Elaine Ambrose is an award-winning author of ten books and a regular contributor to Huffington Post. Her widely syndicated blog Midlife Cabernet appears on her own site, as well as on Blogher, Jennings Wire, Humor Outcasts, and Project Eve. She is a regular contributor to Huffington Post and Midlife Boulevard. Her new book, Midlife Cabernet, won the 2014 Silver Medal for Humor from the Independent Book Publisher Awards program, and Publishers Weekly claimed the book is “Laugh-out-loud funny!” Foreword Reviews wrote that the book is “an Erma Bombeck-esque argument for joy.” Through her company Mill Park Publishing, Elaine also organizes writing and wellness retreats for women in the Idaho Mountains. Her author web site is www.elaineambrose.com

Elaine Ambrose

Elaine Ambrose is an award-winning author of ten books and a regular contributor to Huffington Post. Her widely syndicated blog Midlife Cabernet appears on her own site, as well as on Blogher, Jennings Wire, Humor Outcasts, and Project Eve. She is a regular contributor to Huffington Post and Midlife Boulevard. Her new book, Midlife Cabernet, won the 2014 Silver Medal for Humor from the Independent Book Publisher Awards program, and Publishers Weekly claimed the book is “Laugh-out-loud funny!” Foreword Reviews wrote that the book is “an Erma Bombeck-esque argument for joy.” Through her company Mill Park Publishing, Elaine also organizes writing and wellness retreats for women in the Idaho Mountains. Her author web site is www.elaineambrose.com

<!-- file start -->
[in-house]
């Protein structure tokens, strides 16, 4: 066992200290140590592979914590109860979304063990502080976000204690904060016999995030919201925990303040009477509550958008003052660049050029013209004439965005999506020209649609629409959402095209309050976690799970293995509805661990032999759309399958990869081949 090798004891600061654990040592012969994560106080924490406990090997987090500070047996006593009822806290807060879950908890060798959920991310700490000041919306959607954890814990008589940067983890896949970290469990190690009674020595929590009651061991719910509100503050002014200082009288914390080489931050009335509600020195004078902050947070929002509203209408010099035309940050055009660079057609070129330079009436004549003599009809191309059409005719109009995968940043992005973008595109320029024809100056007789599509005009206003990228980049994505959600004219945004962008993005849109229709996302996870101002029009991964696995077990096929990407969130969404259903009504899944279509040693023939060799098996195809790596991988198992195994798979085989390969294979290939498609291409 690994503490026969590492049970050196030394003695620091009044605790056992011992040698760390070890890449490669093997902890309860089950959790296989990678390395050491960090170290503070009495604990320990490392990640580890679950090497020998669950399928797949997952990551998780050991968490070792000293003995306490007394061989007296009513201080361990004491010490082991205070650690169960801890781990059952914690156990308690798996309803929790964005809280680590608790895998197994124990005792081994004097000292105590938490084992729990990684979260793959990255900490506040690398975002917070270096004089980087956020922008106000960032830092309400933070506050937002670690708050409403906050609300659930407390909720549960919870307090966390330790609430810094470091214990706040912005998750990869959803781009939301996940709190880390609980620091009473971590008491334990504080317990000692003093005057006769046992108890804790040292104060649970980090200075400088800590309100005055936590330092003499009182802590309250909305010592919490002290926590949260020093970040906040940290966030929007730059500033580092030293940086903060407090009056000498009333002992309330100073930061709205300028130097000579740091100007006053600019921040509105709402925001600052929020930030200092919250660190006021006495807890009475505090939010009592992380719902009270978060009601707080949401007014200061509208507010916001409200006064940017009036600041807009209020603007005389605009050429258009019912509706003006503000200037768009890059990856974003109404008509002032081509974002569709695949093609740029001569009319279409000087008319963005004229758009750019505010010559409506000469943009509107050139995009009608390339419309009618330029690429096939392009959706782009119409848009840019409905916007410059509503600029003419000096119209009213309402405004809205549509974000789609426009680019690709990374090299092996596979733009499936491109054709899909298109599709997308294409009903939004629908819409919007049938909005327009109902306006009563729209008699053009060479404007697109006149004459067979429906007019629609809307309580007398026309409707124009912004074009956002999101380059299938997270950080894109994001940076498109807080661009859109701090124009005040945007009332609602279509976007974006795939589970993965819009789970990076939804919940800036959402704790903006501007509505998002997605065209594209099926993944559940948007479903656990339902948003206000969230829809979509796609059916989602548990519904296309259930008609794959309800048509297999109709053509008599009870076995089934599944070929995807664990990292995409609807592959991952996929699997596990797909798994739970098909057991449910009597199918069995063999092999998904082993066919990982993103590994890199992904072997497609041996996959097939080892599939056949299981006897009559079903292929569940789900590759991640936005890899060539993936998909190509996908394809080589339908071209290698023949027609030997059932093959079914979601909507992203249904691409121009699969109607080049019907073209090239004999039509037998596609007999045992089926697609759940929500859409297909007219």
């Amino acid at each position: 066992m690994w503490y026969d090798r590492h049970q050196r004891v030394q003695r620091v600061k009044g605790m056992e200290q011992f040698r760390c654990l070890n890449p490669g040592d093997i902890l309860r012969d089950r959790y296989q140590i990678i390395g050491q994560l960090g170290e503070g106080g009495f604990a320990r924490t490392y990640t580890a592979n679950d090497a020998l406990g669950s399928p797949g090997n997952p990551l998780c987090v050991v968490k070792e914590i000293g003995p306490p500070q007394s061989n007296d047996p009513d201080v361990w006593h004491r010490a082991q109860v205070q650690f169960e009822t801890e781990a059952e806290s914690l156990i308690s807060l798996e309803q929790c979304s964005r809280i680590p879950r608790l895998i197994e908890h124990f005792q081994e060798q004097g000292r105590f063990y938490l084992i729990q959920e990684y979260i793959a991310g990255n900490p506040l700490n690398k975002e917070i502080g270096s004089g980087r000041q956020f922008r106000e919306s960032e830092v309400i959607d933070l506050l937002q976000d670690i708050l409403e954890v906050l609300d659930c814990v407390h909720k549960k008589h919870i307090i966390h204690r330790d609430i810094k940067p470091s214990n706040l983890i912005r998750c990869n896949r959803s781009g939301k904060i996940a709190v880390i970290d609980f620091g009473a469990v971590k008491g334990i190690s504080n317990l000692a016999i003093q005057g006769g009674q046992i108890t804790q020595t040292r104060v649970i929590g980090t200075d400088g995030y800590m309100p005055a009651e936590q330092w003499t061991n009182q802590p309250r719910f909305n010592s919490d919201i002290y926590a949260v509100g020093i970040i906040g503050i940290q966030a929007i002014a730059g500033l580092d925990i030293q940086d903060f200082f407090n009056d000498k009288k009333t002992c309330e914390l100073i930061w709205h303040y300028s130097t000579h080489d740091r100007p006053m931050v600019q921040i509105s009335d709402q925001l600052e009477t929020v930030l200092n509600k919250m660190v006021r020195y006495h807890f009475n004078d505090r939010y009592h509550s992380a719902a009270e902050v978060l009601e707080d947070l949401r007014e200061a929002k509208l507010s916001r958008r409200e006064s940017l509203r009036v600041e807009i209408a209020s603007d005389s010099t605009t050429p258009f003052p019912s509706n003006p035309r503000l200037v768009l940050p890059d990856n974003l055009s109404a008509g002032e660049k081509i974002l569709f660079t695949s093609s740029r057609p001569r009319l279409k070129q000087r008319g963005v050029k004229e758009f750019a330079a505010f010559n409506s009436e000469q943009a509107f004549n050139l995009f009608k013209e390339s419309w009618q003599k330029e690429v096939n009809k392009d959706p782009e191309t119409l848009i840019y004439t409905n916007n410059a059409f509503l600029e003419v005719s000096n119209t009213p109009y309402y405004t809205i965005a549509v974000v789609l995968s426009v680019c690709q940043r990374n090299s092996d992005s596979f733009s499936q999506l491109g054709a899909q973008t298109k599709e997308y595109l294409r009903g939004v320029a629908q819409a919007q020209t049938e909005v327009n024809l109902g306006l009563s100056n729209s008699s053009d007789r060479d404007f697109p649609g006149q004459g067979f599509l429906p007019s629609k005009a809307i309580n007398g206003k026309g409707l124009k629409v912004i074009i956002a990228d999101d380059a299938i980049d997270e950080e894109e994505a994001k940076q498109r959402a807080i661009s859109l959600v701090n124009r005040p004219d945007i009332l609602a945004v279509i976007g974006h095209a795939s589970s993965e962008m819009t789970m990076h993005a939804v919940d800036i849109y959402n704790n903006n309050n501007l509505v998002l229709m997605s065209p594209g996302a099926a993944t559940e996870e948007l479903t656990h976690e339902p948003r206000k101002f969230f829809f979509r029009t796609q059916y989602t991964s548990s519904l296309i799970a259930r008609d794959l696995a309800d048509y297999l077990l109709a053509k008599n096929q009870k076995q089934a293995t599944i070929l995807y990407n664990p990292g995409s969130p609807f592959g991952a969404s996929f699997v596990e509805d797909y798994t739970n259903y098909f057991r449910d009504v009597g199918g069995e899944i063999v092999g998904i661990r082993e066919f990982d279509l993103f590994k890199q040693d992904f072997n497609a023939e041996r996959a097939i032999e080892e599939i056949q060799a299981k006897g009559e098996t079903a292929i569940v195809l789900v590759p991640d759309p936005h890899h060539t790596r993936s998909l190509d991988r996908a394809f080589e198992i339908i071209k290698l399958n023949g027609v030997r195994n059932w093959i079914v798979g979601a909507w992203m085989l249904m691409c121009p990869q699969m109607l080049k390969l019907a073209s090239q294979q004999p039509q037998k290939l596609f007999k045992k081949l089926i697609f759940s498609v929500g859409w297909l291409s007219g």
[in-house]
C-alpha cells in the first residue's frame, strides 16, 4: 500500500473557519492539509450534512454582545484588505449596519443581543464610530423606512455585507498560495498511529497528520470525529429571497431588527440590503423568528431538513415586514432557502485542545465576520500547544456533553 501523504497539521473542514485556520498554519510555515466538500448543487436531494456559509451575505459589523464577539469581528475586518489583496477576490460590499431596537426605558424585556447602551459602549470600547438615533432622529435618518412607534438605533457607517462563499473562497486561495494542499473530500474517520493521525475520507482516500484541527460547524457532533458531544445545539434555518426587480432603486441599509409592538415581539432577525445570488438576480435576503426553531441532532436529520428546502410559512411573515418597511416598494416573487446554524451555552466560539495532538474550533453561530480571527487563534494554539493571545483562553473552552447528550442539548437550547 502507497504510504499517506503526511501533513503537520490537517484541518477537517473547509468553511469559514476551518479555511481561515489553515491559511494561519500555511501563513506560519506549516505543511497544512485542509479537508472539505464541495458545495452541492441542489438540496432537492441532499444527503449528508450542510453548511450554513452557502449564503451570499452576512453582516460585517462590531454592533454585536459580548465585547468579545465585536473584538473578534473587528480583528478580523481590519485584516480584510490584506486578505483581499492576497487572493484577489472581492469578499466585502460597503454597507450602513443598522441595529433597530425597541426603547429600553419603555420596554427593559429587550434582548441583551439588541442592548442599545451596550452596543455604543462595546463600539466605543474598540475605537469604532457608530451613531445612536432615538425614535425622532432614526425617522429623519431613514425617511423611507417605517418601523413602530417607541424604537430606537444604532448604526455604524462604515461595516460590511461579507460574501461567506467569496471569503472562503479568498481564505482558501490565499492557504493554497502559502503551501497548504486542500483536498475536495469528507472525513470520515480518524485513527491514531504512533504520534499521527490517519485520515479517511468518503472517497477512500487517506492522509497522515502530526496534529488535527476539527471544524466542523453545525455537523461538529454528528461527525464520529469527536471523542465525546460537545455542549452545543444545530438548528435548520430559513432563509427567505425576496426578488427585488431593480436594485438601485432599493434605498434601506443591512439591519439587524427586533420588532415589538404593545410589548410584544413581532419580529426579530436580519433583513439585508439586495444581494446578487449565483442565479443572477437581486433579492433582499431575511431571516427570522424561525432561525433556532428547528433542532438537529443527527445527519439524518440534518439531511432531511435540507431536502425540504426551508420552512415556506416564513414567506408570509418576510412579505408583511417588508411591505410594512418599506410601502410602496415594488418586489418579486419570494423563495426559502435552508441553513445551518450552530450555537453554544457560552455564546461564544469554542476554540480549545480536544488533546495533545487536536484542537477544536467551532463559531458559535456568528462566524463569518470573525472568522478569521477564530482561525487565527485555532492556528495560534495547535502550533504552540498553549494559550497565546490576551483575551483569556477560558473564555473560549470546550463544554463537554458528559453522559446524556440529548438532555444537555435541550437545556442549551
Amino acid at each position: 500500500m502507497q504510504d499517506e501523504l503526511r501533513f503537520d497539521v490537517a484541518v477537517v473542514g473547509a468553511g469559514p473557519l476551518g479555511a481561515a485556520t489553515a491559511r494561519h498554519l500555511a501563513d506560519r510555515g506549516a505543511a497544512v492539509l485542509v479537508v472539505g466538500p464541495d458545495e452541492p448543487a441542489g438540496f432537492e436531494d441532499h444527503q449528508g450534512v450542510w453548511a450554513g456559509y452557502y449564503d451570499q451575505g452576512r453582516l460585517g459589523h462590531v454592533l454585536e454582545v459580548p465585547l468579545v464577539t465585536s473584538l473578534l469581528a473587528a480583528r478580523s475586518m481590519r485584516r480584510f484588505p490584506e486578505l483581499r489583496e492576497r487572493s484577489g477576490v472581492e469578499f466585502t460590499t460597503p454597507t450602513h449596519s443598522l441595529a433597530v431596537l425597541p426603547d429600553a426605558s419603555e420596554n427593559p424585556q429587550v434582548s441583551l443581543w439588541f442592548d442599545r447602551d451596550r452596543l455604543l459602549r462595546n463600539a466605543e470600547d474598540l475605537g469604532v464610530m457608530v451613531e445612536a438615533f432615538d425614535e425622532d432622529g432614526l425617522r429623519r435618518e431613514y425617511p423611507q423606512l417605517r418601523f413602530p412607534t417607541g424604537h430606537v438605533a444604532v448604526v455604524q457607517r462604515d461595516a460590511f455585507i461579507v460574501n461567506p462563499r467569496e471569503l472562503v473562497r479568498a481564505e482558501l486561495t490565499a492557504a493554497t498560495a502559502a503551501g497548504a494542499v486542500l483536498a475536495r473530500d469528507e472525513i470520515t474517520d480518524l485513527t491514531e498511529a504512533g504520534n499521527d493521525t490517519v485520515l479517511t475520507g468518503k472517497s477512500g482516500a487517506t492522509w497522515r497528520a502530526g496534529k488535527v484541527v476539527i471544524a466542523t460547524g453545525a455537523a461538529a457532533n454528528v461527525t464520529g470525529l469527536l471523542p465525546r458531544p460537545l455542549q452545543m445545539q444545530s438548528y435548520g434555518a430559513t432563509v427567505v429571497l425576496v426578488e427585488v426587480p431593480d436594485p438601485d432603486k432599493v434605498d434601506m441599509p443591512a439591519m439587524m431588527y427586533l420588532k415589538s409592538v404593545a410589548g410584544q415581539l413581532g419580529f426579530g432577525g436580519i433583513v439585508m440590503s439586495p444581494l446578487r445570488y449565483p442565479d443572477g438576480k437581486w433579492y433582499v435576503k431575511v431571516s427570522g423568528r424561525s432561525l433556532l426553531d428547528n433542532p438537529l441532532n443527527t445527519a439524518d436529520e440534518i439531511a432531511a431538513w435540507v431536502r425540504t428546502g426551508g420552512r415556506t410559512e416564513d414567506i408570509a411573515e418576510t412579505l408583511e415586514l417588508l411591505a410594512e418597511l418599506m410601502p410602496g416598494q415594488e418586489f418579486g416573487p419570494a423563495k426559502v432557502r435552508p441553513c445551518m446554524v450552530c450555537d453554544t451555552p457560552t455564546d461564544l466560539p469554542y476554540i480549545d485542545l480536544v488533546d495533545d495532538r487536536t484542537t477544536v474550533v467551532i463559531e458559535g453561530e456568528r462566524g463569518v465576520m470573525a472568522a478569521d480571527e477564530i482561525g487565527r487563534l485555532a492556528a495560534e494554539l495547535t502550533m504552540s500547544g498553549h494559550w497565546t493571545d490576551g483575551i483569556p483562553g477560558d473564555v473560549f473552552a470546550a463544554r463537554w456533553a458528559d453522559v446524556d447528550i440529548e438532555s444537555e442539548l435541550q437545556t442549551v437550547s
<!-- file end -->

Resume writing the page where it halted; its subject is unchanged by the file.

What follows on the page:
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Elaine Plummer

Sunday 13th of December 2015

Love a love story. Makes me want to hug Allan and thank him for making me part of a really good one. Nice read on a Sunday evening.

Elaine Ambrose

Sunday 13th of December 2015

Thanks, Elaine. It took me awhile, but I finally found my mate.

Ruth Knox

Friday 11th of December 2015

Beautiful way to choose to remember your parents.

Elaine Ambrose

Saturday 12th of December 2015

Thanks, Ruth. I want to remember them as happy.

Kim Acedo

Thursday 3rd of December 2015

What a really sweet post. I appreciate you sharing this, Elaine. Thank you.

Elaine Ambrose

Saturday 12th of December 2015

Thanks, Kim. The holidays always prompt sweet and poignant memories.

Lois Hoffman

Wednesday 2nd of December 2015

Nice post. My parents are still living and I suspect are as much in love as they were when they were married. It wasn't always perfect, far from it. But, there is something that comes with depending on each other and counting on each other that makes that loving bond. You are right. I should call.

Elaine Ambrose

Saturday 12th of December 2015

True, Lois. Our parent's relationship often become our first example of what marriage should be - or shouldn't be.

Adela

Wednesday 2nd of December 2015

My parents remained lovers throughout their 50+ years of marriage. Deep kisses and full-bodied hugs, cuddling on the couch, and holding hands, were part of my childhood and continued through their retirement.

When my dad was dying, my mother suffered. She suffers still, 15 years later.

That said, Mom's advice to engaged couples is always the same: Some times you will wonder why you married this person. Sometimes you won't even like them. Sometimes that feeling will last a day, a week, or even a year. Hang on. Grace and hope will carry you through those times.

Elaine Ambrose

Wednesday 2nd of December 2015

Beautiful testimony, Adela. I love stories of successful marraiges.